The role of tax and benefit simulation in informed policy-making - Building TAZMOD for inclusive growth
How can low-income countries like Tanzania use microsimulation modelling to help ensure that economic growth is broad and inclusive? Policy makers, officials, and researchers tackled this question and more at a recent workshop on tax and benefit microsimulation modelling in Dar es Salaam.
Why create a tax and benefit micro-simulation model for Tanzania?
The event — co-organized by the Department of Economics at the University of Dar es Salaam, SASPRI, and UNU-WIDER — is part of ongoing efforts to build Tanzania’s own microsimulation model, TAZMOD. Microsimulation modelling, widely used in developed countries, is an important tool for researchers and policy makers in simulating the impacts of potential reforms in tax and benefits policies on the distribution of income and government expenditure.
However, few developing countries have had access to such models — despite many countries’ current goals to build up social protection systems and the proven usefulness of microsimulation models in doing so. Using these tools, user-defined tax and benefit policy rules can be applied to micro-data on individuals and households to calculate their effects on household income. Policy makers and researchers can then compare what policies mean, in concrete terms, for poverty, inequality, and government revenues.
Bringing policy makers, government officials, and researchers to the table
The workshop provided a forum for policy makers and government officials to discuss ways to develop the country-specific tax-benefit microsimulation model, as well as how it can be used on an everyday basis for the government’s planning and assessment of new tax and benefit arrangements. The diverse group of participants included Joseph Kiraiya from the Prime Minister’s Office, Godbertha Kiyondo from Mzumbe University, and Gemma Wright from SASPRI.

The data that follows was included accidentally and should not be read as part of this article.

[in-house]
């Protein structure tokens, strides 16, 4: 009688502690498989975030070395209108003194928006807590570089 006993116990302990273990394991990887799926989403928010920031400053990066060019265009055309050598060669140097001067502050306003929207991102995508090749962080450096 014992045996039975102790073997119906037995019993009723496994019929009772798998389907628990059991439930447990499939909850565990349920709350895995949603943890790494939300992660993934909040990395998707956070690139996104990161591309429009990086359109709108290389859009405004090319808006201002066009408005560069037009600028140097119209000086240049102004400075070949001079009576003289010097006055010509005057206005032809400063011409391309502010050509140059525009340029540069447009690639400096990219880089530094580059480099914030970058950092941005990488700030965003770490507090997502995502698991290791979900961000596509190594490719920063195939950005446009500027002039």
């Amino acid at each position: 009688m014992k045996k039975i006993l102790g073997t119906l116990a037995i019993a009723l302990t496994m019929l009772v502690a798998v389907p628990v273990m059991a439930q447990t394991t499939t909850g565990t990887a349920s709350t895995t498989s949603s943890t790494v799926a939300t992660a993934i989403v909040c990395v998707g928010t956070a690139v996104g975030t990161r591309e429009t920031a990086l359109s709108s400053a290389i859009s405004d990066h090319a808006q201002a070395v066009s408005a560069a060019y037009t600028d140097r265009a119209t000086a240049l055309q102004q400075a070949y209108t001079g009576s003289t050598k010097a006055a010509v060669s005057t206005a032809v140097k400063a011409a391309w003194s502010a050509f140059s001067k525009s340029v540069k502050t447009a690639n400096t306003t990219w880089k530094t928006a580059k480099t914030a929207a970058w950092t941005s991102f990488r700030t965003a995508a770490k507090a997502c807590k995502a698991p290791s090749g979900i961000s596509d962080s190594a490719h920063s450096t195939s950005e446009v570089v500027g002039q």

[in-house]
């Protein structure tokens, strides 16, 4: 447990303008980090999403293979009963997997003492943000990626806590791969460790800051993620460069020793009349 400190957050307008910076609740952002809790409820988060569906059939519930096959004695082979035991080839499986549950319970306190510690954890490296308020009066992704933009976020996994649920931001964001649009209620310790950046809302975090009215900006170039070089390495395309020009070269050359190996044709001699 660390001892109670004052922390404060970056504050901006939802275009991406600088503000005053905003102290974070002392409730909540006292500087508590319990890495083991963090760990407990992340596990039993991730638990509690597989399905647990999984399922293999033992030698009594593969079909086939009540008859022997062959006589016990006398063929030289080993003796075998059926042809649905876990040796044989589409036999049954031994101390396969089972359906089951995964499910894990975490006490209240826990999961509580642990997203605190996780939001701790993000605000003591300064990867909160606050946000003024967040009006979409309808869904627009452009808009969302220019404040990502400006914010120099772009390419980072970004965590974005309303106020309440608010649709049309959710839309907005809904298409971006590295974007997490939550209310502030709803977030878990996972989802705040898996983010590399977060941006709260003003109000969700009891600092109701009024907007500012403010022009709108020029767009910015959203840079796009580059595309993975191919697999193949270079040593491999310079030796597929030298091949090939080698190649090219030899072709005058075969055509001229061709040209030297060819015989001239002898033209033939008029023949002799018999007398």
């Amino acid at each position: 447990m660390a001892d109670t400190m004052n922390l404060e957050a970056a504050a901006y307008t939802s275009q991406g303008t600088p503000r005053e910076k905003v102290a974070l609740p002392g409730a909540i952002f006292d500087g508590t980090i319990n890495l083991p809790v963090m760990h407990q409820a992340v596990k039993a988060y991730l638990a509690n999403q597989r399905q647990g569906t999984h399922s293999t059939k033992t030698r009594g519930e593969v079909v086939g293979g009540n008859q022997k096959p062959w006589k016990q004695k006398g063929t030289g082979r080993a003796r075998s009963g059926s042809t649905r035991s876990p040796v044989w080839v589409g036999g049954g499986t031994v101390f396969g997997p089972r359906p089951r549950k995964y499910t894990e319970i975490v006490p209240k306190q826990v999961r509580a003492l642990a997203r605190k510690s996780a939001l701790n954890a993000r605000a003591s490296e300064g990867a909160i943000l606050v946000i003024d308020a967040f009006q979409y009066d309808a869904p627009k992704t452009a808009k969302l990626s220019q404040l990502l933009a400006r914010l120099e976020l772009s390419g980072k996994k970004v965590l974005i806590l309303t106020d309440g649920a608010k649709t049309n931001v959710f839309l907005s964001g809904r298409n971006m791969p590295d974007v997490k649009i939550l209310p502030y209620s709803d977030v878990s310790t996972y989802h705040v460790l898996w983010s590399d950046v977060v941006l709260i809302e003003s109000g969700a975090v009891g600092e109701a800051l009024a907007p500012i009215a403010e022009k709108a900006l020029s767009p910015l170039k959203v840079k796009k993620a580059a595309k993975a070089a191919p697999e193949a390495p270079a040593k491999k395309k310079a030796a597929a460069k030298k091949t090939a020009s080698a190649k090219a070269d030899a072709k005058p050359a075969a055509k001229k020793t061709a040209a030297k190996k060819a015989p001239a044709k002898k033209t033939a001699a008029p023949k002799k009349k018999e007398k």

The group saw significant potential in TAZMOD — especially in light of current efforts by the Tanzanian government to translate economic growth into poverty reduction and increased personal wellbeing. Jehovanes Aikael, Head of the Department of Economics, University of Dar es Salaam, expressed appreciation for both the support and initiatives taken by UNU-WIDER and SASPRI to help create a tax-benefit microsimulation model for Tanzania. As a result of the event, attention is being paid to further engaging government officials in the project, especially those dealing with policy.
Experience shows models can play crucial role in policy-making
In the SOUTHMOD project, led by UNU-WIDER, tax-benefit microsimulation models are being built and further developed for seven African countries — Ethiopia, Ghana, Mozambique, Namibia, South Africa, Tanzania, Zambia — and for Ecuador and Vietnam. These models are built using the EUROMOD platform. Experiences from the development of these other models show that microsimulation modelling can be instrumental in the policy formulation process. In particular it allows social protection, which has been in recent years a key policy strategy against poverty and vulnerability, and different tax systems to be considered and carefully weighed.